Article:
No categories
    Direct download (3 more)  
     
    My bibliography  
     
    Export citation  
  34. Catherine Mills (2000). Efficacy and Vulnerability: Judith Butler on Reiteration and Resistance. Australian Feminist Studies 15 (32):265--279.score: 21.0
  35. Daniel Kahneman, Bernard Tursky, David Shapiro & Andrew Crider (1969). Pupillary, Heart Rate, and Skin Resistance Changes During a Mental Task. Journal of Experimental Psychology 79 (1p1):164.score: 21.0
    No categories
    Direct download (3 more)  
     
    My bibliography  
     
    Export citation  
  36. Gesine Schütte (2003). Herbicide Resistance: Promises and Prospects of Biodiversity for European Agriculture. [REVIEW] Agriculture and Human Values 20 (3):217-230.score: 21.0
    Diverse opinion papers related tothe question whether environmental benefits canbe achieved by the herbicide resistancetechnique have been published. But onlylong-term and large-scale field tests usingdifferent weed control methods and additionalagricultural vegetation surveys make itpossible to compare biodiversity effects ofdifferent strategies. A description of theamounts and frequencies of herbicideapplications, their direct and indirecteffects, and the impacts of farming practiceproves that the cropping history oftencompensates effects of an actual farmingpractice. The decline of beneficial plantspecies with all its negative side effects onbiodiversity will (...)
    No categories
    Direct download (4 more)  
     
    My bibliography  
     
    Export citation  
  37. M. R. D'Amato, Donald Schiff & Harry Jagoda (1962). Resistance to Extinction After Varying Amounts of Discriminative or Nondiscriminative Instrumental Training. Journal of Experimental Psychology 64 (5):526.score: 21.0
    No categories
    Direct download (3 more)  
     
    My bibliography  
     
    Export citation  
  38. Donald N. Elliott & Eugene G. Singer (1953). The Paintal Index as an Indicator of Skin Resistance Changes to Emotional Stimuli. Journal of Experimental Psychology 45 (6):429.score: 21.0
    Direct download (3 more)  
     
    My bibliography  
     
    Export citation  
  39. E. A. Haggard (1945). Experimental Studies in Affective Processes: II. On the Quantification and Evaluation of 'Measured' Changes in Skin Resistance. Journal of Experimental Psychology 35 (1):46.score: 21.0
    No categories
    Direct download (3 more)  
     
    My bibliography  
     
    Export citation  
  40. Lynn J. Hammond (1967). Human Gsr Pseudoconditioning as a Function of Change in Basal Skin Resistance and Cs-Us Similarity. Journal of Experimental Psychology 73 (1):125.score: 21.0
    Direct download (3 more)  
     
    My bibliography  
     
    Export citation  
  41. L. E. Misbach (1932). Effect of Pitch of Tone-Stimuli Upon Body Resistance and Cardio-Vascular Phenomena. Journal of Experimental Psychology 15 (2):167.score: 21.0
    No categories
    Direct download (3 more)  
     
    My bibliography  
     
    Export citation  
  42. Bernard Tursky, Gary E. Schwartz & Andrew Crider (1970). Differential Patterns of Heart Rate and Skin Resistance During a Digit-Transformation Task. Journal of Experimental Psychology 83 (3p1):451.score: 21.0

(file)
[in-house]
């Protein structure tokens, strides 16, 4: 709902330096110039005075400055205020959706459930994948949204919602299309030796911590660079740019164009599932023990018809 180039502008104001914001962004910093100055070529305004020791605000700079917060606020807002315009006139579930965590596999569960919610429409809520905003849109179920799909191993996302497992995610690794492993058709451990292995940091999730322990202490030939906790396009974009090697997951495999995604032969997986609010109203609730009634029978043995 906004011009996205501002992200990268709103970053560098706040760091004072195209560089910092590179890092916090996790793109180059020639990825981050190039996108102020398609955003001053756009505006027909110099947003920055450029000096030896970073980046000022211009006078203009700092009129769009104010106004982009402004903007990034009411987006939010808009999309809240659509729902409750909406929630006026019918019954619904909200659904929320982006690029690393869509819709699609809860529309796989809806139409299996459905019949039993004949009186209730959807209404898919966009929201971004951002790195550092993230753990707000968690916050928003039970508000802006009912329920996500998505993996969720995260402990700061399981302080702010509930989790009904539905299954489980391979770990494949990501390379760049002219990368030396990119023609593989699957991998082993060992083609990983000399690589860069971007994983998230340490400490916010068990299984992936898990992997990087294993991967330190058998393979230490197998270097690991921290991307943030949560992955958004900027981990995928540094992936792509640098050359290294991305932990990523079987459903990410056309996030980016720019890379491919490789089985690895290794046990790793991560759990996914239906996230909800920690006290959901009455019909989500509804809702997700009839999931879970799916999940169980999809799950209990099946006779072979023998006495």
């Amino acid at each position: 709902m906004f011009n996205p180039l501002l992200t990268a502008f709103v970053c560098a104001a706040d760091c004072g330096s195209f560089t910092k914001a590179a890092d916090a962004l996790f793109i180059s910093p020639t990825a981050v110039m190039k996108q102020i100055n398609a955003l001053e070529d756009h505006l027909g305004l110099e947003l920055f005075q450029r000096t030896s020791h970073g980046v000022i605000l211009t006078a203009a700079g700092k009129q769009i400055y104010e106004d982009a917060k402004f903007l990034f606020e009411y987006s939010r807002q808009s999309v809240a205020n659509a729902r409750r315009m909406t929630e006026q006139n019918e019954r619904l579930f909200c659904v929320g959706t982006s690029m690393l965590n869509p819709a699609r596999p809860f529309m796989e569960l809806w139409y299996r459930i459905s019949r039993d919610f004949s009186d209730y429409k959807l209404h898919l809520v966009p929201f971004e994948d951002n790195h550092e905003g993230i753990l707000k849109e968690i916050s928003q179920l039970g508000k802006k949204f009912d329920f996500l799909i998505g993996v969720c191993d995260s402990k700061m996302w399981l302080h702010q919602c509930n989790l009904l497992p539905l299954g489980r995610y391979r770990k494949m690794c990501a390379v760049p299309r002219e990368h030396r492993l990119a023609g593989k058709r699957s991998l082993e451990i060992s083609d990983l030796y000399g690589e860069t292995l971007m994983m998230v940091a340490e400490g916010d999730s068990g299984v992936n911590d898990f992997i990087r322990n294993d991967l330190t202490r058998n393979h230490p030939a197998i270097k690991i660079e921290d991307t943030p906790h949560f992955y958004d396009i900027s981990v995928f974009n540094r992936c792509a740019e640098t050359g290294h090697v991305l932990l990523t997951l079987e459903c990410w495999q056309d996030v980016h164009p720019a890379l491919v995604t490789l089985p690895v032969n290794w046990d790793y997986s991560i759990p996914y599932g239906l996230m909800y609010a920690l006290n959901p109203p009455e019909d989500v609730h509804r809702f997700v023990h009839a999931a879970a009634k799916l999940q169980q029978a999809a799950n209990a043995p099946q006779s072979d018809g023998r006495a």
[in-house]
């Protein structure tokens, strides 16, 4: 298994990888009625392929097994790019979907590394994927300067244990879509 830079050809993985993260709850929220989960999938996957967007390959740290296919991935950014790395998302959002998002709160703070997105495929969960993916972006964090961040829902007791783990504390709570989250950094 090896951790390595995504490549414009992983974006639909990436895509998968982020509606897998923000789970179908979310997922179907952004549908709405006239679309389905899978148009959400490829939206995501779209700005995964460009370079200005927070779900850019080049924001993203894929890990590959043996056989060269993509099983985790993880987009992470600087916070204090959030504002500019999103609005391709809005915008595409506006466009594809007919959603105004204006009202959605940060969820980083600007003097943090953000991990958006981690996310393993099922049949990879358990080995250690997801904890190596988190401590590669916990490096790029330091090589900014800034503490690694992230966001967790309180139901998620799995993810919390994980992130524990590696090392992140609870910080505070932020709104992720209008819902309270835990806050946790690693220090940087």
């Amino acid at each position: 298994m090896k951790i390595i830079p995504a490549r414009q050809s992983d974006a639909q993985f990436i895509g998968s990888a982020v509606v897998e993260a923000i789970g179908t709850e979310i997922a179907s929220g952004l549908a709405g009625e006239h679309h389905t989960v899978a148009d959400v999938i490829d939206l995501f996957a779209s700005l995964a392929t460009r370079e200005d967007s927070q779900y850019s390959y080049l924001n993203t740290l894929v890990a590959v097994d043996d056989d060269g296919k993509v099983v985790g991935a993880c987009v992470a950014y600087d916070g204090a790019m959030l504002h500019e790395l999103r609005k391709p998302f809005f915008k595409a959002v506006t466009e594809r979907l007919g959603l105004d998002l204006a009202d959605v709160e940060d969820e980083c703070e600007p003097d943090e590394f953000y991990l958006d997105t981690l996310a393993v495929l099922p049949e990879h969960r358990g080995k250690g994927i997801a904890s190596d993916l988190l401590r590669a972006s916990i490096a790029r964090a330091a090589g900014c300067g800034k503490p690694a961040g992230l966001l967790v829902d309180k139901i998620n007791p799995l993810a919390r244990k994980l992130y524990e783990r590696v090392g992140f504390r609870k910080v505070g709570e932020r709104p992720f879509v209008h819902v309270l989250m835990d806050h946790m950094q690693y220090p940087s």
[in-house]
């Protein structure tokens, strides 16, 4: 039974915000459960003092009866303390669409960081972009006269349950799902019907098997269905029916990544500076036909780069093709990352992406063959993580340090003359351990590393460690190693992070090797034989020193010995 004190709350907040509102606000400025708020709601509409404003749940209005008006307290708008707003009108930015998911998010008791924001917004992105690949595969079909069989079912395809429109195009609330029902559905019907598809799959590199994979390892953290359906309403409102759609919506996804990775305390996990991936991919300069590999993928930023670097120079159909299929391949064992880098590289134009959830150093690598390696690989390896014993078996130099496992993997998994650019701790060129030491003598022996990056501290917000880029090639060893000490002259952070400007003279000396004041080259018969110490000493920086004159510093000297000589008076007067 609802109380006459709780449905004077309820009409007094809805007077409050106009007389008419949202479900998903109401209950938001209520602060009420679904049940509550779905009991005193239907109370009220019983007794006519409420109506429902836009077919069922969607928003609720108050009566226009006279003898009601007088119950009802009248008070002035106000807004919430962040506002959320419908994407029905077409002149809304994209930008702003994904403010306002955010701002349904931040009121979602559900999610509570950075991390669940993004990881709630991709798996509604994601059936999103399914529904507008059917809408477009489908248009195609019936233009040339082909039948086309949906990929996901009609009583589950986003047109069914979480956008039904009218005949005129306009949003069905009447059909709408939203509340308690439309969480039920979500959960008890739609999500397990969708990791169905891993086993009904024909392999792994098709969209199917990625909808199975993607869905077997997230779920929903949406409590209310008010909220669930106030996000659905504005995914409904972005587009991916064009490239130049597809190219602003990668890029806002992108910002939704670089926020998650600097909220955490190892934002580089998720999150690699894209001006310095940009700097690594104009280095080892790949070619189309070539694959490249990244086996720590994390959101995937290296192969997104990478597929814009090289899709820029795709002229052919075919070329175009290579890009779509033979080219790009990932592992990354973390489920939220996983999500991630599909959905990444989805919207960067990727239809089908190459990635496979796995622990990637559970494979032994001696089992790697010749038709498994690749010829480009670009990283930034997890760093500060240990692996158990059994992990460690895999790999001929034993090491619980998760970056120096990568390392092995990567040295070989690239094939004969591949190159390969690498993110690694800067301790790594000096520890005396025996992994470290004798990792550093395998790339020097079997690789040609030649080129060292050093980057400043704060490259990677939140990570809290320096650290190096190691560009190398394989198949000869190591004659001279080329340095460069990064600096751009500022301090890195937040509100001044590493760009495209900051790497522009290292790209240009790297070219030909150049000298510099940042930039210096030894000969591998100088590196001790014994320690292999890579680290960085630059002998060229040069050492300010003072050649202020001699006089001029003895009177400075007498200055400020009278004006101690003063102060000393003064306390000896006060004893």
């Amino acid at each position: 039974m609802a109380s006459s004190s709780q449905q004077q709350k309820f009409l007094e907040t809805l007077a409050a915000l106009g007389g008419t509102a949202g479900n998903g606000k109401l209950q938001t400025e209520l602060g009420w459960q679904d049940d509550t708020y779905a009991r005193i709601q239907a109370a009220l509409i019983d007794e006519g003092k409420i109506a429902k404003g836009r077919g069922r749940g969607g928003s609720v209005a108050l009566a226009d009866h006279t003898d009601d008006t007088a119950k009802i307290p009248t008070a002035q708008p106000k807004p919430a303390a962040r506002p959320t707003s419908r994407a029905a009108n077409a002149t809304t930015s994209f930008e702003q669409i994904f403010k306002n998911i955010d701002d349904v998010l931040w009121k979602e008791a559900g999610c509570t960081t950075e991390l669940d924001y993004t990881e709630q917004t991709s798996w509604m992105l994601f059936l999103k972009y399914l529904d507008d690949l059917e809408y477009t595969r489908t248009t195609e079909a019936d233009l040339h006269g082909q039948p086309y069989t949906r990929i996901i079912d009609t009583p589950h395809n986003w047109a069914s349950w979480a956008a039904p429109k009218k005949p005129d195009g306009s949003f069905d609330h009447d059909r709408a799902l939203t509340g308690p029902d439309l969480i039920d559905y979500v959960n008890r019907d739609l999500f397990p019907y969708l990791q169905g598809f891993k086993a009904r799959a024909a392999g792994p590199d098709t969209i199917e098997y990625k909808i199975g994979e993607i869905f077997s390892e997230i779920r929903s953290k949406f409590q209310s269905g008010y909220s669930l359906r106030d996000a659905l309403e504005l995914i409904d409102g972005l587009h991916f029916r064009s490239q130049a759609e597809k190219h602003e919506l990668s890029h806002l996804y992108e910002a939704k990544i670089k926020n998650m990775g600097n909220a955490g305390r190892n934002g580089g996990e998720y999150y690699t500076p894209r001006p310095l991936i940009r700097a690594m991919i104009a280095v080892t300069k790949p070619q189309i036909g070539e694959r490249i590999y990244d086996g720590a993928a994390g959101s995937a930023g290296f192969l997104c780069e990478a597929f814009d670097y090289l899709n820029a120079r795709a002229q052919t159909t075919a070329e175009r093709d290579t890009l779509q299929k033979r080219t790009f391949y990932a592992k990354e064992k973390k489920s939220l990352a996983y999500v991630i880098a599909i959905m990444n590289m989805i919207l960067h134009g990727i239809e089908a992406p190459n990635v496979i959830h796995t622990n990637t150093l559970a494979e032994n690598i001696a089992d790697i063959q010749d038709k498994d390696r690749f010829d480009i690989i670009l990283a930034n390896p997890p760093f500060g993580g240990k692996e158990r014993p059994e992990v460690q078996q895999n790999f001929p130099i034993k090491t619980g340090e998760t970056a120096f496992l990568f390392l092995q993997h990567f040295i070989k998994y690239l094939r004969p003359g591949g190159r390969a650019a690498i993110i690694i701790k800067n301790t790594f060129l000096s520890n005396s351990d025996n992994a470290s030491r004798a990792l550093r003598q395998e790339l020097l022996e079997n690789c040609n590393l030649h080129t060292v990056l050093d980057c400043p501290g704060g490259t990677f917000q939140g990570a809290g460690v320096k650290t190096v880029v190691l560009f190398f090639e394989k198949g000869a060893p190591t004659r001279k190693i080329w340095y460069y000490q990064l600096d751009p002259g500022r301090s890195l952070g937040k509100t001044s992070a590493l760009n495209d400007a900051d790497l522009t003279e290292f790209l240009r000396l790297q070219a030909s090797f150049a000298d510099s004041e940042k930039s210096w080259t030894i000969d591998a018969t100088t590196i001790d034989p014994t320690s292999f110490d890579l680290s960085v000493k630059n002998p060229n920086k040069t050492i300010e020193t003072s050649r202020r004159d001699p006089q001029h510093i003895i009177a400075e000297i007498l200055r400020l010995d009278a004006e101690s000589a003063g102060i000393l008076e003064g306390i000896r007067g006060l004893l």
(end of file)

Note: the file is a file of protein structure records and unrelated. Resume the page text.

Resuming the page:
No categories
    Direct download (3 more)  
     
    My bibliography  
     
    Export citation  
  43. M. Vogel-Sprott (1970). Resistance to Extinction in Human Subjects: Learning Informative Properties of a Blank Trial. Journal of Experimental Psychology 86 (2):241.score: 21.0
    No categories
    Direct download (3 more)  
     
    My bibliography  
     
    Export citation  
  44. A. Grant Young (1966). Resistance to Extinction as a Function of Number of Nonreinforced Trials and Effortfulness of Response. Journal of Experimental Psychology 72 (4):610.score: 21.0
    Direct download (3 more)  
     
    My bibliography  
     
    Export citation  
  45. Angela N. H. Creager (2007). Adaptation or Selection? Old Issues and New Stakes in the Postwar Debates Over Bacterial Drug Resistance. Studies in History and Philosophy of Science Part C 38 (1):159-190.score: 21.0
    Direct download (4 more)  
     
    My bibliography  
     
    Export citation  
  46. H. M. Adelman & J. L. Maatsch (1955). Resistance to Extinction as a Function of the Type of Response Elicited by Frustration. Journal of Experimental Psychology 50 (1):61.score: 21.0
    No categories
    Direct download (3 more)  
     
    My bibliography  
     
    Export citation  
  47. C. H. Brown (1937). The Relation of Magnitude of Galvanic Skin Responses and Resistance Levels to the Rate of Learning. Journal of Experimental Psychology 20 (3):262.score: 21.0
    No categories
    Direct download (3 more)  
     
    My bibliography  
     
    Export citation  
  48. E. J. Capaldi, Dick Hart & Larry R. Stanley (1963). Effect of Intertrial Reinforcement on the Aftereffect of Nonreinforcement and Resistance to Extinction. Journal of Experimental Psychology 65 (1):70.score: 21.0
    Direct download (3 more)  
     
    My bibliography  
     
    Export citation  
  49. E. J. Capaldi (1964). Effect of N-Length, Number of Different N-Lengths, and Number of Reinforcements on Resistance to Extinction. Journal of Experimental Psychology 68 (3):230.score: 21.0
    Direct download (3 more)  
     
    My bibliography  
     
    Export citation  
  50. Terry H. Ebert & Daniel Fallon (1972). Recall and Resistance to Unlearning of Verbal Mediating Associates as a Function of Anticipation Interval. Journal of Experimental Psychology 95 (2):251.score: 21.0
    Direct download (3 more)  
     
    My bibliography  
     
    Export citation  
1 — 50 / 1000